The 76ers played their second and final preseason game Friday night, hitting the road for the first time to face the Pacers. The Sixers played without Joel Embiid, who missed the game with a non-COVID related illness, but won regardless, 113-107.

Next up is the season opener against the visiting Washington Wizards on Wednesday, but before then, here are some quick takes from the last game before they count:

Dwight Howard’s important role

Embiid missed 110 games the last four seasons, so the backup center and even the No. 3 center are crucial.

Dwight Howard started and showed great energy. No longer a player a team can put in the post and depend on to score, Howard has to be creative in how he helps the team offensively.

One way is running the court. This is the preseason, but Howard showed plenty of energy and spring in his game. Watch here as he outruns the Pacers and scores in transition on this pass from Ben Simmons.

That kind of hustle play, especially from a 35-year-old center, can be infectious. Howard will get most of his points by out-hustling opponents and getting put-backs off the offensive glass.

Even in the second half, he showed a strong motor. Here was Howard at his best in the third quarter:

Howard is among the strongest players in the league and remains a beast on the boards. It will be interesting to see if teams start fouling him to make him go to the free-throw line because he remains a poor free-throw shooter. He is turnover-prone, as he was Friday night against the Pacers, but his best work is as a garbage man, cleaning up on the chances inside.

Maxey’s first-half performance

First-round pick Tyrese Maxey didn’t get to play until the fourth quarter of Tuesday’s 108-99 win over Boston, but he got plenty of action in the first half Friday night.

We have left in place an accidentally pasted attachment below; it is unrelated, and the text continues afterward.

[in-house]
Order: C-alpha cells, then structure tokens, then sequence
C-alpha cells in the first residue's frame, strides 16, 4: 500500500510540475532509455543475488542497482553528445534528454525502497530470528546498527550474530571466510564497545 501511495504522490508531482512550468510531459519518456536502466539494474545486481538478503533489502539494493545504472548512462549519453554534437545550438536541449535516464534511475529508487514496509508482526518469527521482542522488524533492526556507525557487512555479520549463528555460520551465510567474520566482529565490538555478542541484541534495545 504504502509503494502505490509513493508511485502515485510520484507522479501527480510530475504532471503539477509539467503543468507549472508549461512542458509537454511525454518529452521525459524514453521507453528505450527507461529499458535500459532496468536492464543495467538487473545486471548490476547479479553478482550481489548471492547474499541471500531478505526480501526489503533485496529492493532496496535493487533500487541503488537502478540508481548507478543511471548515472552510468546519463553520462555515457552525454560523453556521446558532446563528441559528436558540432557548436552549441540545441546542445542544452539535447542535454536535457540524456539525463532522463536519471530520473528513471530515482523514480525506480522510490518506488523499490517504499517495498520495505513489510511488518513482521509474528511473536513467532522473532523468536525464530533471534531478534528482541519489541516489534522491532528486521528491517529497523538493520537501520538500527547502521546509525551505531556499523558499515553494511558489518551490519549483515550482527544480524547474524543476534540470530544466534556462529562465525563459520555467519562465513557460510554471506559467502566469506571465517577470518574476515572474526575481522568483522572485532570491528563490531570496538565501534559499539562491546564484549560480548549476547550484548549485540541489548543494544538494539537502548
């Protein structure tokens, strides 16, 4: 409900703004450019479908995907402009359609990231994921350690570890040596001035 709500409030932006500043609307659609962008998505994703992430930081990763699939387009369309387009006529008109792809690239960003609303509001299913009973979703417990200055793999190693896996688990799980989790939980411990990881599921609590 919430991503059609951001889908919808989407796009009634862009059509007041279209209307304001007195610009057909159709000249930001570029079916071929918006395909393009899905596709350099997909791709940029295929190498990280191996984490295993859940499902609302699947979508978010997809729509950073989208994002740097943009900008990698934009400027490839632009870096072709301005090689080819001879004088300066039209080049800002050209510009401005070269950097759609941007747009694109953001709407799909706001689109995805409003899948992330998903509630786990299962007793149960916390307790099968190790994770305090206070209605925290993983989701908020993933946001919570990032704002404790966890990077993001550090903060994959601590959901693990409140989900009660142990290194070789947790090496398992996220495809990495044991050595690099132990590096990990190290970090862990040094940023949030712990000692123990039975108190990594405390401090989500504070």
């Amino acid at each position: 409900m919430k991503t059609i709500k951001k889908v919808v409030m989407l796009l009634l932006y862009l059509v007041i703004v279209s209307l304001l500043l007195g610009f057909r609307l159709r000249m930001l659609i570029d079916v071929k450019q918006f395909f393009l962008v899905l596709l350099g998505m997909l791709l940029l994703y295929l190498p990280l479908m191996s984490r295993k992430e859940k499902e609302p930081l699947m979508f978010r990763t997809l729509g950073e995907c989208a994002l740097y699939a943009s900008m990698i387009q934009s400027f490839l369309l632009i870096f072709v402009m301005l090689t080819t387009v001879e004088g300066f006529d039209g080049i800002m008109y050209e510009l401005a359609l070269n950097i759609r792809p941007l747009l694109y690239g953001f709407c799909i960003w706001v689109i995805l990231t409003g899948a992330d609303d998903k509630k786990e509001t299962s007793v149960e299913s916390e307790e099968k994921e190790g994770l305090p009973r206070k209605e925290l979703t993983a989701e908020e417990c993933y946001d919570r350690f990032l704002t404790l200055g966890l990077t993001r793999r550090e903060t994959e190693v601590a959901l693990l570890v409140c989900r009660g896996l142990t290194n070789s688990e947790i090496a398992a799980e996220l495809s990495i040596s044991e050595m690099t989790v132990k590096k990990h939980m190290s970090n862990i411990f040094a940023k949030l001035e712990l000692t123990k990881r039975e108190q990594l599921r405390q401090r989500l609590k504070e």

Maxey is a combo guard and he got to run the offense extensively at point guard in the first half. Like Howard, he is an energy player.

Maxey must learn to play at a less than frenzied pace all the time. He was able to get his own shot off the dribble, drove to the basket, and scored twice -- once in heavy traffic.

Here is one of his crazy off-balanced baskets:

Nothing looked easy for Maxey, even when scoring.

While Maxey said in training camp that he has improved his shooting, (he shot .292 from three-point range in his one year at Kentucky), he didn’t look comfortable from the perimeter.

One interesting matchup was former Sixer T.J. McConnell against Maxey, two energy players who didn’t give each other an inch. It was good for Maxey to play against this type of defensive intensity.

Maxey also defended Malcolm Brogdon, who one time took the Sixers rookie to the basket for a driving layup, while also drawing a foul.

Again, this is good for Maxey’s education. He doesn’t back down, but his offensive and defensive game need refinement. Whether he gets the minutes in the regular season to work at his game, remains to be seen.

Pick-and-roll defense

The Pacers ran a lot of pick-and-rolls, and Pacers power forward/center Domantas Sabonis kept feasting off the play. On the play below, Sabonis and Victor Oladipo play a text-book two-man game, with Sabonis rolling to the basket.

Ben Simmons, a first-team all-defensive player, got caught on the play. This happened repeatedly. So much has been made of the Sixers’ added reliance on a pick-and-roll offense, but they will have to do better on the defensive end.

Take it, Ben

In the last two minutes of the first half, Simmons was open, had plenty of room, and looked like he thought long and hard about taking a three-pointer.

Instead, Simmons put the ball on the floor and ended up driving and kicking it out to a teammate. In the final minute, Simmons did shoot a three from the top of the key, but that went off the front of the rim. He looked like he shot that with confidence and he needs to do more of that when they are playing for keeps.